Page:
There are no links in this table. It simply demonstrates some of the uses and how common rice flour is in baking. To find the recipes use the SEARCH magnifying glass in the top right corner of every page on the website.

Happy Baking!

This is the first in my series of 12 blog posts on gluten free flours. My intention is to provide a basic overview of several gluten free flours for the everyday home cook, both new and experienced.

How To Use Gluten Free Flour series:

  1. Rice Flour in Gluten Free Baking
  2. Starch in Gluten Free Baking
  3. Millet Flour and Sorghum Flour
  4. Corn Flour, Cornmeal and Masa Harina
  5. Almond Flour and Quinoa Flour
  6. Binders in Gluten Free Baking
  7. Chickpea Flour
  8. Teff Flour
  9. Buckwheat Flour
  10. Coconut Flour
  11. Oat Flour
  12. A Gluten Free Flour Mix


  • Jacqueline says:

    Hi. I am not celiac but would like to bake for my gluten free friends. 🙂. I am truly confused!!! Can you replace wheat flour with gluten free flour straight up? Or is there something that needs to be added to help things bind?

    • Cinde Little says:

      Oh Jacqueline, that is so kind of you. There is a lot to learn about using gluten free flour but more importantly about avoiding cross contact. Wheat is on most surfaces in every kitchen and you can read more in this post, How To Cook A Meal For A Celiac – https://everydayglutenfreegourmet.ca/2021/05/28/how-to-cook-a-meal-for-a-celiac/. There are long-term health consequences so you need to understand this before you can bake for them.

      The answer to your question isn’t simple. Sometimes you can replace wheat flour with a gluten free flour blend. Depending on the recipe you may or may not need a binder. All blends are different combinations of flours and starches, a binder may be in the blend or may be needed depending on what you’re baking.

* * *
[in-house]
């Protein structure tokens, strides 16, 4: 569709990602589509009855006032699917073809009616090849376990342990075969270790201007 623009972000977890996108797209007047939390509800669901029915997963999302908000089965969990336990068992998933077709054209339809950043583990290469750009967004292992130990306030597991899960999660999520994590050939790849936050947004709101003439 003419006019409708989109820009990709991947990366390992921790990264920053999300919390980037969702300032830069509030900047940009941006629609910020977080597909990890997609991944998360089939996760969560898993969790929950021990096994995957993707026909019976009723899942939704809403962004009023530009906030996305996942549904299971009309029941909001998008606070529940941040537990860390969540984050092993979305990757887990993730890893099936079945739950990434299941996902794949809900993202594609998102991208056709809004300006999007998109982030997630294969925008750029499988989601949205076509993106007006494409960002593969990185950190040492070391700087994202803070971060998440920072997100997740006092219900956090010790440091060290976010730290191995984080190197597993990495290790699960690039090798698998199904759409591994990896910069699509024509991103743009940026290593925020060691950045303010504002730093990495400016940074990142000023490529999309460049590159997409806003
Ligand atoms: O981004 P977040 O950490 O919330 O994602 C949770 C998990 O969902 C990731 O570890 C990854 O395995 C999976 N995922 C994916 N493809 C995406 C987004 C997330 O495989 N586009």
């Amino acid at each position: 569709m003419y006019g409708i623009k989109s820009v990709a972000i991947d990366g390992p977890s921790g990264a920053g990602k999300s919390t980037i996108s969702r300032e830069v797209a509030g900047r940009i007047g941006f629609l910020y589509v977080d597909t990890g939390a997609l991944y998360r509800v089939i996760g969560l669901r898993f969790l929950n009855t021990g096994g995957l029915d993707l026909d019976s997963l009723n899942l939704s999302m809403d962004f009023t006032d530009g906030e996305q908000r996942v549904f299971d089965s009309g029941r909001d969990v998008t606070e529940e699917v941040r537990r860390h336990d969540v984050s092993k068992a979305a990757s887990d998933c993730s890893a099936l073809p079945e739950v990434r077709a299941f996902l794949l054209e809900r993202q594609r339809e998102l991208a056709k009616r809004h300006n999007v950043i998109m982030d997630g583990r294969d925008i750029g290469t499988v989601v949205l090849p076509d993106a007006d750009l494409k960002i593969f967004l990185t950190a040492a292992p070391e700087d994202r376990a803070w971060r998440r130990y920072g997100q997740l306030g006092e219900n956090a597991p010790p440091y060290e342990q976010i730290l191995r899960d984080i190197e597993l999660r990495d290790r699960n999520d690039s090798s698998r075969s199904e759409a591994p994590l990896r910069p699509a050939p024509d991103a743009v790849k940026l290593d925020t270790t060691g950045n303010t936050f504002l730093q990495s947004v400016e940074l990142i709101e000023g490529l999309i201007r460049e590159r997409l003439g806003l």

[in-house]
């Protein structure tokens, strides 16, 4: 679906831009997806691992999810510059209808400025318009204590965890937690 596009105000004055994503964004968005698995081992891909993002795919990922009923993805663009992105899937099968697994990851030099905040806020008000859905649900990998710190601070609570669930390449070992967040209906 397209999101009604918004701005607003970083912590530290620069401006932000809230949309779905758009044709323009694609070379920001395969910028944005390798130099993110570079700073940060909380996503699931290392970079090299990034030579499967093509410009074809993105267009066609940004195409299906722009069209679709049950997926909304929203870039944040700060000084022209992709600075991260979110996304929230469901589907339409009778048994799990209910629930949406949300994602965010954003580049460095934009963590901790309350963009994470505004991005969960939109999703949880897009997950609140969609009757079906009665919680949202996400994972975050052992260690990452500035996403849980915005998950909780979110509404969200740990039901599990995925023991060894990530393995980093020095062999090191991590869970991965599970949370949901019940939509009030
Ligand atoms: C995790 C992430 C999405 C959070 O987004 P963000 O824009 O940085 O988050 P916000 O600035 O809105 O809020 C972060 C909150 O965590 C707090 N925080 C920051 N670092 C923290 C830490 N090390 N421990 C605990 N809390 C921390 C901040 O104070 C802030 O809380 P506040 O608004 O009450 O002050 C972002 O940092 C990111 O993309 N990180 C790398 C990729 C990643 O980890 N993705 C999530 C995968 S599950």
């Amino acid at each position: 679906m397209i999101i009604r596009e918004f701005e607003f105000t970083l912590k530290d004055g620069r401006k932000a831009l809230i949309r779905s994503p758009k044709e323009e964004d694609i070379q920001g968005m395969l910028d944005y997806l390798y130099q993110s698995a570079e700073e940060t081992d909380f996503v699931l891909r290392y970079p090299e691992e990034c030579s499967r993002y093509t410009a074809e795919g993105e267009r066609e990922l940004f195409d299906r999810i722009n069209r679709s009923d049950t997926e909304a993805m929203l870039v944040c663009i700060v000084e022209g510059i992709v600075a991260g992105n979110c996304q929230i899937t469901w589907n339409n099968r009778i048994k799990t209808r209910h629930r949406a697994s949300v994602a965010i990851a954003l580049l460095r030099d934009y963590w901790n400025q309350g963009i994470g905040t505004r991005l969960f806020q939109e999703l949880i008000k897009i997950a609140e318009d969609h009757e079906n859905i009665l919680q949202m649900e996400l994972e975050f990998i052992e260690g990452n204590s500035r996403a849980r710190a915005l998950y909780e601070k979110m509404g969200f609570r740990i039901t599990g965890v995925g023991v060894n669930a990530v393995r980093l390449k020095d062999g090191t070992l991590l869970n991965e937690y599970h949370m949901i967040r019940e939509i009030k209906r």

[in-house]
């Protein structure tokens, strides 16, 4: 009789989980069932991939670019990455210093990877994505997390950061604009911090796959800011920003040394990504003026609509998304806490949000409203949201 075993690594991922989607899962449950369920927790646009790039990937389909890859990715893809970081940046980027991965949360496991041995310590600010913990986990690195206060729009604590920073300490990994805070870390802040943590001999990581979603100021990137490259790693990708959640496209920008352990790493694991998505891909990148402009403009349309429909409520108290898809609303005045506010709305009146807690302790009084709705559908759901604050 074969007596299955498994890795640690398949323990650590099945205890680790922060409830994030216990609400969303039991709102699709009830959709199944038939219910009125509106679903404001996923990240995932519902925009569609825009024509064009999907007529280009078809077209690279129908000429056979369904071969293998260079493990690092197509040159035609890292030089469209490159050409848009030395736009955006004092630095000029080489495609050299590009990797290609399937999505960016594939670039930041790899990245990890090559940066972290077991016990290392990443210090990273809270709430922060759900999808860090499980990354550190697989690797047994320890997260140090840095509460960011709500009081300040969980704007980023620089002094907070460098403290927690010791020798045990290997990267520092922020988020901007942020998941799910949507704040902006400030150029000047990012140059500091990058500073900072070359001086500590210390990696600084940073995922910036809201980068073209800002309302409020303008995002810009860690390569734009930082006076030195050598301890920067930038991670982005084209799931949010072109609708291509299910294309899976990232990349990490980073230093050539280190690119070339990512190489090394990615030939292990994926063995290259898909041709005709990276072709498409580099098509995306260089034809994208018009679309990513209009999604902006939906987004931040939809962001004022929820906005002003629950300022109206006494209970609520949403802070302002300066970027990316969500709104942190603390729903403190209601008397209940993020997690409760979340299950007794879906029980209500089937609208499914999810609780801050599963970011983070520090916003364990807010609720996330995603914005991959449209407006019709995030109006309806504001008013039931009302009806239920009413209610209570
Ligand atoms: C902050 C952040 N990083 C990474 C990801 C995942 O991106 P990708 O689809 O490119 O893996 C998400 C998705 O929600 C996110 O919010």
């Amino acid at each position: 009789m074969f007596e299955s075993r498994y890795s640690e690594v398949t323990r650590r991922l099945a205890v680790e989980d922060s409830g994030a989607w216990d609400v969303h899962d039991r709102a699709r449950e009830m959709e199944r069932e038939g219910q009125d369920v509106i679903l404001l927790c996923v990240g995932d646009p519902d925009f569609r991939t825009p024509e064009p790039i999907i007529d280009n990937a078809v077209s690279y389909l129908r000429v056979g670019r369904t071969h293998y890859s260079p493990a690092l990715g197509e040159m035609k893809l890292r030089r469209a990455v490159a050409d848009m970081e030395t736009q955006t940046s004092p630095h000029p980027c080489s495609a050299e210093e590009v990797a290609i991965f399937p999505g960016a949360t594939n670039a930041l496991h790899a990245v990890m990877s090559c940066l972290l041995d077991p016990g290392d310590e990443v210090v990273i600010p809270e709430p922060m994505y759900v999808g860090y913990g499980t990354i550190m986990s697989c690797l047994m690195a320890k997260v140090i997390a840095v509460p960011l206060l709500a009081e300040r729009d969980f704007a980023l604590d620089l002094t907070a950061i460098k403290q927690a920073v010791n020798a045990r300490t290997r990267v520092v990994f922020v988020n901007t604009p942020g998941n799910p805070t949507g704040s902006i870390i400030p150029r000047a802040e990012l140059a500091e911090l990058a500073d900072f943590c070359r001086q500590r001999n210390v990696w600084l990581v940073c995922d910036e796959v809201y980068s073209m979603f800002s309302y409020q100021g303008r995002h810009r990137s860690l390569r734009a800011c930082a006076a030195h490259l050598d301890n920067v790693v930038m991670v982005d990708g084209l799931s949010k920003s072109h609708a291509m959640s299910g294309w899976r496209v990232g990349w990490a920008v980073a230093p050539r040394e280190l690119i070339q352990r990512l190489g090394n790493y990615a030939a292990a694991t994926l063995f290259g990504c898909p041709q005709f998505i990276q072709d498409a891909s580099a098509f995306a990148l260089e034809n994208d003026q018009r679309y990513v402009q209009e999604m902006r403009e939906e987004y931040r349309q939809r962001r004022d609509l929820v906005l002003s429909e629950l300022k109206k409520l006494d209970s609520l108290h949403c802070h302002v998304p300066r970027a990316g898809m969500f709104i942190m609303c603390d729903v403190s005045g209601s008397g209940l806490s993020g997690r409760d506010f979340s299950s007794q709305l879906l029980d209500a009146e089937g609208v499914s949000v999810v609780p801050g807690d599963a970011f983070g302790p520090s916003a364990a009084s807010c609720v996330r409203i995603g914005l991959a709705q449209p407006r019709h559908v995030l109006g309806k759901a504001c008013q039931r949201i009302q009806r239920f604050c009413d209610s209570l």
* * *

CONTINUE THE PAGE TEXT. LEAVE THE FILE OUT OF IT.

I’ve got 3 suggestions for you; 1) Start with recipes that don’t use flour like this Quinoa Chocolate Cake – https://www.everydayglutenfreegourmet.ca/fw-recipe-slug/quinoa-chocolate-cake/, 2) Plan a night to cook together with your friends so you can learn what they need you to know to make something safe for them to eat, and 3) Once you’ve got that figured out consider taking a VIRTUAL private cooking class with your group to cook something you’re all excited about. You can do this together in one kitchen or all in your own kitchens. Learn more about that here – https://everydayglutenfreegourmet.ca/cooking-classes/diy-create-your-own-class/.

      I hope that helps and I’d love to hear how it goes.

      • Jacqueline says:

        Thank you for the information. My friend is not Celiac but gluten sensitive so her diet is not as sensitive to cross contamination per say.🙂. I am someone who loves to bake and that is what I am interested in learning who to do first. Then meals at some point! My friend also cannot eat chocolate or yellow cheese as it gives her migraines. So the chocolate cake I cannot bake for her.

        • Cinde Little says:

          That’s great Jacqueline! So you can bake many things with a gluten free flour blend and your friend probably has a favourite blend she can recommend. The results will vary so I recommend starting with a recipe that’s written for gluten free. These recipes probably have had adjustments to the liquid and fat to make up for the different properties of gluten free flours. Some bloggers only have recipes with blends, some only have recipes with individually measured flours/starches and some have both. I have both. Most recipes will require a binder like xanthan gum to help create the structure needed in baked goods. Have a look at a dozen recipes or so and decide which flours you want to buy. I use my ‘EGFG flour blend’ in these recipes: Mug Cakes, Sticky Date Pudding, Bourbon Caramel Pumpkin Tart, Crepe Cake and all my pies. Desserts where I measure separate flours are Orange Cupcakes, Fruit Pizza, Angel Food Cake and Lamingtons. Scroll through the DESSERT category under the RECIPES TAB or use the SEARCH feature in the top right corner of every page on my website. Doing it on an iPad or laptop is quicker and easier. Happy Baking!